Washington, October 22 (ANI): A University of Michigan (U-M) survey has indicated that the costs of plug-in cars are key to expand consumer acceptance.
The survey shows that the cost of plug-in hybrid electric vehicles (PHEVs) is much more influential than environmental and other non-economic factors as a predictor of purchase probabilities.
The survey of a nationally representative sample of 2,513 adults age 18 and over was conducted between July and November 2008 as part of the Reuters/University of Michigan Surveys of Consumers.
"The data provide strong evidence that a combination of economic and social incentives may be most effective in successfully introducing these vehicles," said economist Richard Curtin, director of the Reuters/University of Michigan Surveys of Consumers, conducted by the U-M Institute for Social Research.
In addition to assessing the current state of knowledge and opinions about PHEVs, the survey addressed the willingness to pay for these vehicles given different cost and fuel savings scenarios.
Overall, when given no cost or fuel-saving estimates, 42 percent of those surveyed said there was at least some chance that they would buy a PHEV sometime in the future.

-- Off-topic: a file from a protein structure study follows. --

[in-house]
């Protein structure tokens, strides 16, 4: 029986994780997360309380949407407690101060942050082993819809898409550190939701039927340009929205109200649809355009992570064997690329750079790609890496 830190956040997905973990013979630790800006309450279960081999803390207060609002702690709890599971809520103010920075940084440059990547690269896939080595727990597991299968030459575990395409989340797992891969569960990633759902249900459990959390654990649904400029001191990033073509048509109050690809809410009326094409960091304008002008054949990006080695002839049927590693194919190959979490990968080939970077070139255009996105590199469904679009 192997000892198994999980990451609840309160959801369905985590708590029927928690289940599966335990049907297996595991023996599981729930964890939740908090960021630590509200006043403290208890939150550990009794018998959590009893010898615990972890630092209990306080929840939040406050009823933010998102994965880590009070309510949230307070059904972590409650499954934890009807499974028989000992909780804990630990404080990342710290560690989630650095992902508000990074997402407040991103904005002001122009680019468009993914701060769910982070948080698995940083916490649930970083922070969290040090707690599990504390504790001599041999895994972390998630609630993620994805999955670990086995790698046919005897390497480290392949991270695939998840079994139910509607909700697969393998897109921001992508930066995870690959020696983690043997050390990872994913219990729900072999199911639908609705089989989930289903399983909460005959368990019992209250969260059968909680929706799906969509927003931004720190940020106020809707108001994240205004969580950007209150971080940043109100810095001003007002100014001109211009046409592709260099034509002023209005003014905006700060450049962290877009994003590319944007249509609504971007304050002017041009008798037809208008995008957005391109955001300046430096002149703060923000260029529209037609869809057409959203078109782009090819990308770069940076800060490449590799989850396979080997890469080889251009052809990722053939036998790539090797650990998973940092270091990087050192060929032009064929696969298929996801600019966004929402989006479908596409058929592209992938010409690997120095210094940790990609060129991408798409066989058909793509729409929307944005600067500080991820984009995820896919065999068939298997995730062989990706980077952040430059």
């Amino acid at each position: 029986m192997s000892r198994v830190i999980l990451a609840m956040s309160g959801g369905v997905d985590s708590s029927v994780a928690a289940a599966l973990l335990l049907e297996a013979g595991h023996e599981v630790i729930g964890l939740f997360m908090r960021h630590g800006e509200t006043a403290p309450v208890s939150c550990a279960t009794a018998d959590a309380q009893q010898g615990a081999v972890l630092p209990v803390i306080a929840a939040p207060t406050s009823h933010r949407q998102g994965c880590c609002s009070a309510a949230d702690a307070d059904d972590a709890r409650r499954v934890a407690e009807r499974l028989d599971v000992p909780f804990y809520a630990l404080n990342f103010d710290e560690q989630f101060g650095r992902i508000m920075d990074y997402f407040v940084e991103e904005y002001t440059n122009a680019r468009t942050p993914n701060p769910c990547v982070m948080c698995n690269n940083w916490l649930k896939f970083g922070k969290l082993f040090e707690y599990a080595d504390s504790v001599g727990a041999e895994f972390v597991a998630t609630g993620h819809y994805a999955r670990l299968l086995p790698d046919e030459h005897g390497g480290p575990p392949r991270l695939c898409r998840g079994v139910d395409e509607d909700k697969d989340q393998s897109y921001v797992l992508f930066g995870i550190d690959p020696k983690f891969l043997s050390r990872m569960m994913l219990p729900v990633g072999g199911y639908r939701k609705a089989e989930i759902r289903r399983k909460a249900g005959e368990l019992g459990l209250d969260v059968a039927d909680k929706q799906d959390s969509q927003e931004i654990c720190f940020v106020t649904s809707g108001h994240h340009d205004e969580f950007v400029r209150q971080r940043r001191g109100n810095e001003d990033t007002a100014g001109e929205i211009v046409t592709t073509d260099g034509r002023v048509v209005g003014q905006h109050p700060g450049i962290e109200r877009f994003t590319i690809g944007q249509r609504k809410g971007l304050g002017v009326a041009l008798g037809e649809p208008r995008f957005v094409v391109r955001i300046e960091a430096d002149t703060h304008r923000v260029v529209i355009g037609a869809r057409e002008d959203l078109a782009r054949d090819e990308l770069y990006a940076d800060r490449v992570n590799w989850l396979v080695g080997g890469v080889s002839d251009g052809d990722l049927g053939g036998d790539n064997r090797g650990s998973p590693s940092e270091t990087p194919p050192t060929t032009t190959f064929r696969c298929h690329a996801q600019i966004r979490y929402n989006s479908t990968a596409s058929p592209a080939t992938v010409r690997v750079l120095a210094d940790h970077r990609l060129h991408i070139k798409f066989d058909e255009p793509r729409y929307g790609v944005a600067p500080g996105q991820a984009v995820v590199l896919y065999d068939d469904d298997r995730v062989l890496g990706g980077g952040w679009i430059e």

The researchers then asked respondents to rate the likelihood of purchasing a PHEV under three different cost-scenarios, each time assuming they would save 75 percent in fuel costs compared to a traditional, gasoline-powered vehicle.
With each successive doubling of the price of PHEVs, the probability of purchase fell by 16 percentage points.
On average, 46 percent of those surveyed said there was some chance they would purchase a PHEV that cost 2,500 dollars more than a traditional vehicle; 30 percent said there was a chance they would buy if the PHEV cost 5,000 dollars more; but just 14 percent said there was a chance if it cost an additional 10,000 dollars.
The relationship between cost and purchase probabilities was clearly indicated by the proportions who said there was zero chance of buying or 100 percent chance of buying at the three different cost premiums presented in the survey.
"Indeed, 56 percent of all consumers responded that there was no chance that they would buy a PHEV at the top premium," Curtin said.
"It should be no surprise that vehicle purchases, typically the second largest purchase households make, would be very sensitive to price," he added. (ANI)